There are time limits on filing personal injury lawsuits no matter if the injury suffered was due to a car accident, medical malpractice, unsafe working conditions or any other cause. These time limits are mandated by law and are known as the statute of limitations. If a lawsuit is not properly filed within this limited time period the claim may be permanently barred, meaning that there will be no possibility of pursuing damages for a personal injury that was not your fault.
The statute of limitations varies from state to state and can be anywhere between one to six years. Here in Oklahoma, the standard time limit for personal injury lawsuits is two years. This means that you have up to two years to file a personal injury claim after a car accident. However, this does not necessarily mean that the two-year statute of limitations begins from the date of the car accident itself since there are some exceptions which effectively ‘pause’ the clock.
Oklahoma Car Accident Laws
Information about the statute of limitations for personal injury lawsuits in Oklahoma, which applies to car wrecks, can be found in section 12-95 of the Oklahoma Statutes. It states that two years are given from the ‘date of harm’ to ask the courts for a civil remedy for a personal injury. In most instances, this means that you have two years from the date of a car wreck to file a lawsuit.
There are some exceptions that extend the deadline for filing a lawsuit. The first is if the injured party is under a “legal disability”, meaning that they are either under the age of 18 and therefore a minor, or if they have been declared “not of sound mind” or mentally incompetent by a court or another authority. Once the period of legal disability ends, either because the injured party has turned 18 or they have been declared legally competent, the individual has up to one year to file a personal injury lawsuit.
The second exception is if the person who allegedly caused the injury – the defendant – conceals themselves or goes out of state before a lawsuit is filed against them. In this instance, the period of concealment or absence is usually not counted as part of the two-year time limit.
Time Is Not on Your Side After a Car Wreck
Two years might seem like a long time to file a personal injury lawsuit but it can soon fly by, particularly if you’re dealing with medical appointments and treatments while in recovery from the injury. It can also take time to find the right lawyer and to pull together all the information required to file a lawsuit. You should certainly not wait until the last possible moment to file a lawsuit in case complications result in a delay in the filing of your claim.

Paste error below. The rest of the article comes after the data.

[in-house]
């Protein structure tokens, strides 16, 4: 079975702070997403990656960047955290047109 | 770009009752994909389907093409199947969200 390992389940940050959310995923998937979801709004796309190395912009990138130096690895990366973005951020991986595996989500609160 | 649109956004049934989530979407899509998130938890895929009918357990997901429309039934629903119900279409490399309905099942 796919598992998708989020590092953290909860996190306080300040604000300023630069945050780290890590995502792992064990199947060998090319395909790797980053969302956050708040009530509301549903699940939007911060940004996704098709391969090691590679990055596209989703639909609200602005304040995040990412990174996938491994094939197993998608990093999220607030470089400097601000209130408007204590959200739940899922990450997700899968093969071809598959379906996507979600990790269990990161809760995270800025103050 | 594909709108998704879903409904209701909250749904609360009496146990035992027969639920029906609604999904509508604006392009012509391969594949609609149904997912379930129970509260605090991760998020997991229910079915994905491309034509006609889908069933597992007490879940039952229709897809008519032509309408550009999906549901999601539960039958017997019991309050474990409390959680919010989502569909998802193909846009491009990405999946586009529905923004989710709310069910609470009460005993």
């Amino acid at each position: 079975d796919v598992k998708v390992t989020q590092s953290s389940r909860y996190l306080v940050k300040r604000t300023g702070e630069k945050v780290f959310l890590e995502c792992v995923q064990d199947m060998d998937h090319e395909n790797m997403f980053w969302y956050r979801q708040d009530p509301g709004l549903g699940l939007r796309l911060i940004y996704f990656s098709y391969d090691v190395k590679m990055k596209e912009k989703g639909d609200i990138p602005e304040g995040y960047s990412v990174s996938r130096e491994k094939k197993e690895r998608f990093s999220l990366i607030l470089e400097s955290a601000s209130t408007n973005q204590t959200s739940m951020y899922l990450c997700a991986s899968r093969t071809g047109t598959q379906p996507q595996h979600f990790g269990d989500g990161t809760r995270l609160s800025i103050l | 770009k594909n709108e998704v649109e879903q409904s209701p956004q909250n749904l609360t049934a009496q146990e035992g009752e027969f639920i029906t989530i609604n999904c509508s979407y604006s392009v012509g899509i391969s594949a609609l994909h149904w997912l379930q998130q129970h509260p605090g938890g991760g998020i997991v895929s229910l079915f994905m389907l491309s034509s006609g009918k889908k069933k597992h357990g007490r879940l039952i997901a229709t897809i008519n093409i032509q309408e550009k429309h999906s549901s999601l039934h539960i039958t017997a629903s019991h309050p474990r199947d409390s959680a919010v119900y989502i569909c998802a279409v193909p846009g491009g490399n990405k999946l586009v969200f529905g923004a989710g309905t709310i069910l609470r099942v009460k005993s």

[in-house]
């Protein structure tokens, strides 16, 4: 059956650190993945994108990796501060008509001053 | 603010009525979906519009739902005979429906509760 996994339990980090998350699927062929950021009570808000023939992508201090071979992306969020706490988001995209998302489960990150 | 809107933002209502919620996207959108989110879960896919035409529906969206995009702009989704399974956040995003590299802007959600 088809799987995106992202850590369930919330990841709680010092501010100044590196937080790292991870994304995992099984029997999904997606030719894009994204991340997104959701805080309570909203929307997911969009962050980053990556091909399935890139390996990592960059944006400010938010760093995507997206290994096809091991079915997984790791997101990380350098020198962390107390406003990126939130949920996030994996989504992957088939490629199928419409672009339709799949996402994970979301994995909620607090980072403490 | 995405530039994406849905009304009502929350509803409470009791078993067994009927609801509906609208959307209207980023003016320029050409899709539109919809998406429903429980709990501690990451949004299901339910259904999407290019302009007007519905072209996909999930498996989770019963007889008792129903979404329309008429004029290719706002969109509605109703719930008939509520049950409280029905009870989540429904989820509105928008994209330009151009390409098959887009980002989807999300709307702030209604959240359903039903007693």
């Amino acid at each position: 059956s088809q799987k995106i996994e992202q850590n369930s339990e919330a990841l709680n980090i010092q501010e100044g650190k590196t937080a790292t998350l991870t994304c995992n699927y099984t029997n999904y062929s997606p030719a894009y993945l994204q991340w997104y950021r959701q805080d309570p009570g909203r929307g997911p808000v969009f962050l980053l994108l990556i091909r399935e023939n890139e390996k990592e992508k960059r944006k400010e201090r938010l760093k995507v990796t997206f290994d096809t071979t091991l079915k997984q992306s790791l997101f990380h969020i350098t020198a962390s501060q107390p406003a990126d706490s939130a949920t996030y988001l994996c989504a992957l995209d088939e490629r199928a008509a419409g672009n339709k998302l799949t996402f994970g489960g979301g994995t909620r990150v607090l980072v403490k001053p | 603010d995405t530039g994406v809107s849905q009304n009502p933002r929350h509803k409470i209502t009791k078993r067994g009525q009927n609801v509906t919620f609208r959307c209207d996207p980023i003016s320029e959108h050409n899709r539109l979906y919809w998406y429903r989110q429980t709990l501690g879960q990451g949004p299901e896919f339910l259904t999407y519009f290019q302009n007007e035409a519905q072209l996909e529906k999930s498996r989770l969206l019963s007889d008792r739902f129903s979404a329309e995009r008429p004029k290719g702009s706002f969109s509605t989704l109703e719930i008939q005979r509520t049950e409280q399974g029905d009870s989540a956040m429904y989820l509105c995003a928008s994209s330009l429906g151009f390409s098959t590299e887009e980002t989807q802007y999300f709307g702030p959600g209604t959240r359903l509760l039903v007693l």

There are some instances where an injury is not discovered until long after a car accident and in these cases, the two-year statute of limitations may not begin until the date on which the injury was discovered. For example, if you were involved in a car wreck on March 1 and did not discover any injury until November 1 of the same year, it could be argued that the two-year time limit runs from November 1 rather than March 1.
However, it is important to note that a delay in the discovery of an injury must be considered reasonable by the court. For example, if you were in an accident on March 1 and, despite experiencing symptoms of injury, did not pursue medical treatment until November, the date of harm would likely be determined as of March 1 since that is when medical treatment should realistically have been sought. However, if you did not experience any symptoms of injury on the date of the accident, March 1, but in a routine health check on November 1 an injury was discovered that was caused by the earlier car accident, it may be feasible to determine November 1 as the date on which harm was discovered and therefore the date from which the two-year statute of limitations began.
Remember, a judge must agree that the delay in discovering the injury was reasonable. If they believe that harm could reasonably have been discovered at an earlier date, they may deem the case to be untimely and dismiss it. For this reason, it is safest to seek the support of a lawyer as soon as possible after a car accident so that you can understand exactly how much time you have to file a personal injury lawsuit.
When to Hire a Personal Injury Lawyer After a Car Accident
If you have been injured in a car wreck it is important to remember that the individual that caused the accident most likely already has a lawyer on their side courtesy of their insurance company. Their lawyer is likely to be extremely experienced in dealing with car accident injury claims and their goal is to have the insurance company pay out as little to you as possible. It can be incredibly tough to go up against a lawyer of this kind without your own attorney fighting your corner. The odds of getting the compensation you deserve are slim without the representation of a reputable personal injury lawyer.
If you need an attorney after being involved in a car wreck or you’re looking for legal advice for a personal injury situation, please call Giles Law P.C. to arrange a free consultation.